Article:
Renewables inspection imagery analysis with computer vision

Using machine computer vision algorithms to identify defects in renewables assets

Research Review 2018

GTR has developed an automated image processing algorithm to identify and classify turbine damage and wear from drone captured inspection imagery. Utilizing the latest advances in convolutional neural networks and GPU cloud processing, DNV GL has proved the efficacy of the direct application of machine learning based artificial intelligence to renewables inspection processes.

We can only see a short distance ahead, but we can see plenty there that needs to be done.

Alan Turing

Computing machinery and intelligence

DNV GL forecasts a 65-fold increase of solar PV capacity (to 19 TW) and 15-fold increase of wind capacity (to 7.2 TW).

With such an increase of renewable assets, comes a need for improved monitoring to ensure continued reliability and safety of the electrical energy distribution system.  Owners and operators are increasingly adopting the use of drones to inspect assets gathering visual, performance and condition information. This large amount of data combined with the expertise of DNV GL renewables makes for the unique opportunity to apply computer vison machine learning algorithms to the task of reviewing and annotating inspection information. 

Traditional wind turbine inspections by rope access field personnel takes proximately 3 hours per turbine and generates a few kB of data. The collected images – limited to suspected damage and technician notes - take weeks of labour-intensive desk processing time by skilled engineers to identify and flag damage. On the other hand, a typical drone flight lasts 15 minutes per wind turbine inspection, recording visual video footage, optional hyperspectral or thermal imagery of the entire asset, as well as metrological (meteorogical?) conditional and flight information generating many GB of data to be analysed. Existing analysis tools are insufficient to accommodate these volumes of additional information. In order to capture additional insights the rich data offers, DNV GL has advanced the automation of damage detection using machine learning techniques from recent advances in computer vision. By utilizing pattern recognition capabilities of convolutional neural networks, a tool has been developed taking seconds to run. The AI tool produce predictions suggesting areas damage for an engineer to review. The entire asset integrity can be quickly documented with additional traceability of damage history logged.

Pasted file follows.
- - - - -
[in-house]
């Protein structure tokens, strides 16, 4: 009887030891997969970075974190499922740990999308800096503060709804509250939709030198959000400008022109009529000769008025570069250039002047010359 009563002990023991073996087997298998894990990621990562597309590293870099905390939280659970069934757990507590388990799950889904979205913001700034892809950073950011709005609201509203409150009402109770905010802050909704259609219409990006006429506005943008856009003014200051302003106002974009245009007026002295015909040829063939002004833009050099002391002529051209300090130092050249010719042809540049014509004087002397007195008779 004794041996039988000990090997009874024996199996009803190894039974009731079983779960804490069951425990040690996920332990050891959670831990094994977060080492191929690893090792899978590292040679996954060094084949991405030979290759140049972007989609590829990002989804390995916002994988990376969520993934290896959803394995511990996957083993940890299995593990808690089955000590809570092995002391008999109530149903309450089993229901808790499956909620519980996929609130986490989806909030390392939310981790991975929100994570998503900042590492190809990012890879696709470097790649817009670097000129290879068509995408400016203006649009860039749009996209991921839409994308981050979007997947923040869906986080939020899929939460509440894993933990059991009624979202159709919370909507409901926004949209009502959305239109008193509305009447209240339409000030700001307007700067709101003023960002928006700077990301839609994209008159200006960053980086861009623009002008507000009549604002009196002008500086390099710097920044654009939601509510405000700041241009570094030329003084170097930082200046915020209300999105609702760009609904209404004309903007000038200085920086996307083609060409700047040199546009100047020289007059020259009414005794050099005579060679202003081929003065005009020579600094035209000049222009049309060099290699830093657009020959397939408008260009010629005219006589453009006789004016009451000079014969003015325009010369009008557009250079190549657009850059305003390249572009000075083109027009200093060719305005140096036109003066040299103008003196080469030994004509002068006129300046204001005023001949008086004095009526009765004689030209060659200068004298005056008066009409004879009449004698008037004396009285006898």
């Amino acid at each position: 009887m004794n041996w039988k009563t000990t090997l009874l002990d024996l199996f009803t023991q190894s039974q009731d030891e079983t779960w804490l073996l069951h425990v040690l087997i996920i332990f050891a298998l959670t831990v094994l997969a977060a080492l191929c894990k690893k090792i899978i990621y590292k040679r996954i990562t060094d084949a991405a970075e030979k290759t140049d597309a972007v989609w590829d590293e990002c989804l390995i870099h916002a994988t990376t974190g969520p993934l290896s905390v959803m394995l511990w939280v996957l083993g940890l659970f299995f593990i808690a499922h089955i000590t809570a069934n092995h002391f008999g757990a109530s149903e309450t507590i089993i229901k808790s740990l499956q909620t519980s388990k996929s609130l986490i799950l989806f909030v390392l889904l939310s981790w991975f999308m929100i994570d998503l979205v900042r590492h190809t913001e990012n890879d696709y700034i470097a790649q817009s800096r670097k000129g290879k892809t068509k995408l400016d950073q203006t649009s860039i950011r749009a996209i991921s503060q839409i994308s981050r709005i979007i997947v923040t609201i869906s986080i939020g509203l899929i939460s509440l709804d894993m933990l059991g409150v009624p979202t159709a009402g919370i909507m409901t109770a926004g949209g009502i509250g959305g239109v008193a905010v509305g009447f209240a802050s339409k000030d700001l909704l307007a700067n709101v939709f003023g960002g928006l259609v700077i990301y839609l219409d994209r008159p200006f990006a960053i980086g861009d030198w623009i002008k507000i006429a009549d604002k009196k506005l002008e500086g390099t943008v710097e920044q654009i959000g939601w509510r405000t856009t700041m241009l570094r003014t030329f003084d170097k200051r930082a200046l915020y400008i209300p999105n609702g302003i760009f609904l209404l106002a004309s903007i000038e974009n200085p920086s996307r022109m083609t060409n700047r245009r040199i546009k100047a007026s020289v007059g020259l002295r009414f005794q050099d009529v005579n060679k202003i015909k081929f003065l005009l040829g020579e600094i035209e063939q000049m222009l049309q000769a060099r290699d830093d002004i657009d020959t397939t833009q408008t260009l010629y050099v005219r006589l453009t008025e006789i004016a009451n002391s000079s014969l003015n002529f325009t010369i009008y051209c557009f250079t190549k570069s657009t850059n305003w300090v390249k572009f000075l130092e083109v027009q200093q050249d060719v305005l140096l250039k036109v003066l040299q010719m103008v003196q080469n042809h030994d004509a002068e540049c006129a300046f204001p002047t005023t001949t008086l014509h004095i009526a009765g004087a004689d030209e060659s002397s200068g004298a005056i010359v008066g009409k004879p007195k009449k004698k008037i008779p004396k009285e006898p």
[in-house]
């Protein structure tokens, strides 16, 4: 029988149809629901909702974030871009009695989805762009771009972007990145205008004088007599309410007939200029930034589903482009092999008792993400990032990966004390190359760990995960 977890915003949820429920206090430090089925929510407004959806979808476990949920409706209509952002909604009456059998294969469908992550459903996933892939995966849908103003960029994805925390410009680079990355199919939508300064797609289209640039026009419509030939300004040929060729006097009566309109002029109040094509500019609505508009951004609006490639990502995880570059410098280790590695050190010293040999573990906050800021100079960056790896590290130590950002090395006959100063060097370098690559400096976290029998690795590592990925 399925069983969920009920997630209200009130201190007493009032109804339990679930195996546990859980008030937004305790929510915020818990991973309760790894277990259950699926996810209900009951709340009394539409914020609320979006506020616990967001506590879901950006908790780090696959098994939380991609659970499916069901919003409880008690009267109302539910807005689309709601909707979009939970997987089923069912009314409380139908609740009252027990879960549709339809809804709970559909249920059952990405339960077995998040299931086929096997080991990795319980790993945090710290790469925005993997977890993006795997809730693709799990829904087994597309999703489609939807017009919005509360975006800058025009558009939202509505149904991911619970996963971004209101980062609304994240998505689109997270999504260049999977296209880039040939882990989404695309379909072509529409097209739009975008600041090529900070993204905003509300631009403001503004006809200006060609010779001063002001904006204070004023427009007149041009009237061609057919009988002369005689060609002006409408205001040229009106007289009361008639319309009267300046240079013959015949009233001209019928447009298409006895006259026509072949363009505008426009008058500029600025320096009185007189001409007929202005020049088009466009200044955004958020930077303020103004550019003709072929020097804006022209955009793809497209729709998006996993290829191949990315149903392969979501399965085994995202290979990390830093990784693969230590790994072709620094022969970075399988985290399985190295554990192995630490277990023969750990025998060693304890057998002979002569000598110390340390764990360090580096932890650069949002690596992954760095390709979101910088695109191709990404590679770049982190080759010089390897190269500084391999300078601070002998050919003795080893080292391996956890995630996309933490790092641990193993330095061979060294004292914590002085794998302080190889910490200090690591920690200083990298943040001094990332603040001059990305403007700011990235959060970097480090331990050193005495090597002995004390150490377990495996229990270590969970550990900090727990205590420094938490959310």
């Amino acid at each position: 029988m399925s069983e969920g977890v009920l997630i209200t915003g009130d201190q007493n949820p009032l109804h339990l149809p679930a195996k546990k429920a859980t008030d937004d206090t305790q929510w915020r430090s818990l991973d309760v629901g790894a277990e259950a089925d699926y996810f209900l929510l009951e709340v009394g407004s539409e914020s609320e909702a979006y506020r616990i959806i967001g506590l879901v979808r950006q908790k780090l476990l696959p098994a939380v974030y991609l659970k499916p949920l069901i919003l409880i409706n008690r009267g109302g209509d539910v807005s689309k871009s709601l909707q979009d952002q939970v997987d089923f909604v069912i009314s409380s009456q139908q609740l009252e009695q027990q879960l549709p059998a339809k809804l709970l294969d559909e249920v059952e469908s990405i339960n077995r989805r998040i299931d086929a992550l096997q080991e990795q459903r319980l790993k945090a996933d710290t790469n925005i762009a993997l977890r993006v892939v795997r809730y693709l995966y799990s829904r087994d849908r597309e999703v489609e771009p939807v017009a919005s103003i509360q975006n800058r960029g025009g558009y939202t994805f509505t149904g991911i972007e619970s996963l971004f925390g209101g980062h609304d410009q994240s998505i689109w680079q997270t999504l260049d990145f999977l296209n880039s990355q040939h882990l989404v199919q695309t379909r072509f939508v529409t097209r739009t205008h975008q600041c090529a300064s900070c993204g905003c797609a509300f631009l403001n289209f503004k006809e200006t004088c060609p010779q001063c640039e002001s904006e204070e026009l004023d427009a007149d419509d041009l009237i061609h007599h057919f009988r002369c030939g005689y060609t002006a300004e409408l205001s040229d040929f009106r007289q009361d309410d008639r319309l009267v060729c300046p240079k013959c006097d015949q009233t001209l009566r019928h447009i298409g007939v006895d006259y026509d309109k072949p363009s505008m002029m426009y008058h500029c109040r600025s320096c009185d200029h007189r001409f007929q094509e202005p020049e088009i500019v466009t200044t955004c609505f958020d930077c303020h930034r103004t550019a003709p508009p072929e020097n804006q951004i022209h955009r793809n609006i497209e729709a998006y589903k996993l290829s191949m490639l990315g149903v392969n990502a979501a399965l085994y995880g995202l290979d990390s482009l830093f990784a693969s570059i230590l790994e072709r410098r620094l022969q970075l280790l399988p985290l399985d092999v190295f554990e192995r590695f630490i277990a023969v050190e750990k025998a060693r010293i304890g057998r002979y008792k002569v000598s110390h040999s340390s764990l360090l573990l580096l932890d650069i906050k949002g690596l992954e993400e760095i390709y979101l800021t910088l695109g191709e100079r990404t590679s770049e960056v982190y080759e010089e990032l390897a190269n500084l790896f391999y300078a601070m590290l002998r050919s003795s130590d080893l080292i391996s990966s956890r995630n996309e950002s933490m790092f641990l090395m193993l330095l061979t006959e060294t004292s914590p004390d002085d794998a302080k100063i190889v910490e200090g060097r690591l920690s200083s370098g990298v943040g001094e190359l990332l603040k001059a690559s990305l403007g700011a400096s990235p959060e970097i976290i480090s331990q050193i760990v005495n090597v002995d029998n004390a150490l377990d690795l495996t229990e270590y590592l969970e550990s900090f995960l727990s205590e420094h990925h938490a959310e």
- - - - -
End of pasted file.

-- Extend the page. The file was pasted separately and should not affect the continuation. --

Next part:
Artificial Intelligence can be a supplement to human insight, not substitute.

Abhijit Naskar

GTR Power and Renewables have developed a recurrent U-shaped convolutional neural network (rUNet) trained on in-house wind turbine inspection imagery which detects damage in visual images. By stacking multiple CNN’s, this supervised machine learning technique utilizes the wealth of data from high resolution imagery, the latest in computer vision research and advances cloud base GPU processing on Veracity. The approach initially developed internally on electroluminescence imagery of solar voltaic cells from the DNV GL PVEL lab has now been refined and proven on wind turbine blade imagery. This achievement, taking algorithms developed on images taken from a controlled laboratory environment and adapting it to wind turbine field inspections data taken from varied environmental conditions, is a major  step in making machine learning research a usable tool for the renewables industry. Continued refinement incorporating thermal and hyperspectral imagery means extension of applications to inspections of installed solar production projects and enhanced conditions monitoring. As outlined in the 2017 DNV GL position paper Making Renewables Smarter, a variety of models and machine learning techniques will provide the support for artificial intelligence tools in wind and solar. This AI computer vision research provides DNV GL and our customers with the tools to excel in the digital age.